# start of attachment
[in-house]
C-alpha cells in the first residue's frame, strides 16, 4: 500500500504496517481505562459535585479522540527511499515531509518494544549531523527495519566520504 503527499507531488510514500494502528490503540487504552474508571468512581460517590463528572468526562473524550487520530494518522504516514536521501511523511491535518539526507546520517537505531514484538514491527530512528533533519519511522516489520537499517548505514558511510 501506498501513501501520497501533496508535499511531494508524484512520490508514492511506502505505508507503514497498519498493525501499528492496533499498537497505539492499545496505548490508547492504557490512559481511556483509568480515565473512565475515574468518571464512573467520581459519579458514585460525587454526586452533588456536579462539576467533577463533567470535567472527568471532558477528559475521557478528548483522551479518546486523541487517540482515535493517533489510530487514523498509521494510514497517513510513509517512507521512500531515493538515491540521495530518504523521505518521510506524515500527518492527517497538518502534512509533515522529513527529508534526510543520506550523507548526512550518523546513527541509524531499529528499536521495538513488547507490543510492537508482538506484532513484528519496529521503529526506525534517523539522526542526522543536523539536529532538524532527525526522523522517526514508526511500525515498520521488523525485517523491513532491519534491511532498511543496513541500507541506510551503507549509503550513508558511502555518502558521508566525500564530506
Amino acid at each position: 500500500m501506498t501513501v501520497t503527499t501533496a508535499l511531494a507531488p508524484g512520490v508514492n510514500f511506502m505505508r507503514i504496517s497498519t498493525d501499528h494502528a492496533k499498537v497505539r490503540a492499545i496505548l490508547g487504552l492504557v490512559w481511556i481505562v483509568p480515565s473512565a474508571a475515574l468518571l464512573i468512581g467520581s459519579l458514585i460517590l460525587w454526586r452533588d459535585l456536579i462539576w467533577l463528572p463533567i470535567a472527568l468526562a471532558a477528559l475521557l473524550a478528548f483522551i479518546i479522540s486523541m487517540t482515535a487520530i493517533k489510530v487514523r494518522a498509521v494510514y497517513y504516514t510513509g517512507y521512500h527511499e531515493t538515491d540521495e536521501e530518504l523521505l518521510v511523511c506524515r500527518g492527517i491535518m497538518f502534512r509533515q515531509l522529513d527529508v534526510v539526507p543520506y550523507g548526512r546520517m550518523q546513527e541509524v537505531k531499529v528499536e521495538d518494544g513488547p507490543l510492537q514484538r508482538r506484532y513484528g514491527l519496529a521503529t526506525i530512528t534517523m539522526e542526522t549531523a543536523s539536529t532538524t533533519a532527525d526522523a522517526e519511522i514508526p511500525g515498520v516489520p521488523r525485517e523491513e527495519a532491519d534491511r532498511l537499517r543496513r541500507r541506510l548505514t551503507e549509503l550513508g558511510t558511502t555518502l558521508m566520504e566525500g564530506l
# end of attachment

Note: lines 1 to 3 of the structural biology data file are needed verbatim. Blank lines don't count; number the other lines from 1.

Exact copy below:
[in-house]
C-alpha cells in the first residue's frame, strides 16, 4: 500500500504496517481505562459535585479522540527511499515531509518494544549531523527495519566520504 503527499507531488510514500494502528490503540487504552474508571468512581460517590463528572468526562473524550487520530494518522504516514536521501511523511491535518539526507546520517537505531514484538514491527530512528533533519519511522516489520537499517548505514558511510 501506498501513501501520497501533496508535499511531494508524484512520490508514492511506502505505508507503514497498519498493525501499528492496533499498537497505539492499545496505548490508547492504557490512559481511556483509568480515565473512565475515574468518571464512573467520581459519579458514585460525587454526586452533588456536579462539576467533577463533567470535567472527568471532558477528559475521557478528548483522551479518546486523541487517540482515535493517533489510530487514523498509521494510514497517513510513509517512507521512500531515493538515491540521495530518504523521505518521510506524515500527518492527517497538518502534512509533515522529513527529508534526510543520506550523507548526512550518523546513527541509524531499529528499536521495538513488547507490543510492537508482538506484532513484528519496529521503529526506525534517523539522526542526522543536523539536529532538524532527525526522523522517526514508526511500525515498520521488523525485517523491513532491519534491511532498511543496513541500507541506510551503507549509503550513508558511502555518502558521508566525500564530506
Amino acid at each position: 500500500m501506498t501513501v501520497t503527499t501533496a508535499l511531494a507531488p508524484g512520490v508514492n510514500f511506502m505505508r507503514i504496517s497498519t498493525d501499528h494502528a492496533k499498537v497505539r490503540a492499545i496505548l490508547g487504552l492504557v490512559w481511556i481505562v483509568p480515565s473512565a474508571a475515574l468518571l464512573i468512581g467520581s459519579l458514585i460517590l460525587w454526586r452533588d459535585l456536579i462539576w467533577l463528572p463533567i470535567a472527568l468526562a471532558a477528559l475521557l473524550a478528548f483522551i479518546i479522540s486523541m487517540t482515535a487520530i493517533k489510530v487514523r494518522a498509521v494510514y497517513y504516514t510513509g517512507y521512500h527511499e531515493t538515491d540521495e536521501e530518504l523521505l518521510v511523511c506524515r500527518g492527517i491535518m497538518f502534512r509533515q515531509l522529513d527529508v534526510v539526507p543520506y550523507g548526512r546520517m550518523q546513527e541509524v537505531k531499529v528499536e521495538d518494544g513488547p507490543l510492537q514484538r508482538r506484532y513484528g514491527l519496529a521503529t526506525i530512528t534517523m539522526e542526522t549531523a543536523s539536529t532538524t533533519a532527525d526522523a522517526e519511522i514508526p511500525g515498520v516489520p521488523r525485517e523491513e527495519a532491519d534491511r532498511l537499517r543496513r541500507r541506510l548505514t551503507e549509503l550513508g558511510t558511502t555518502l558521508m566520504e566525500g564530506l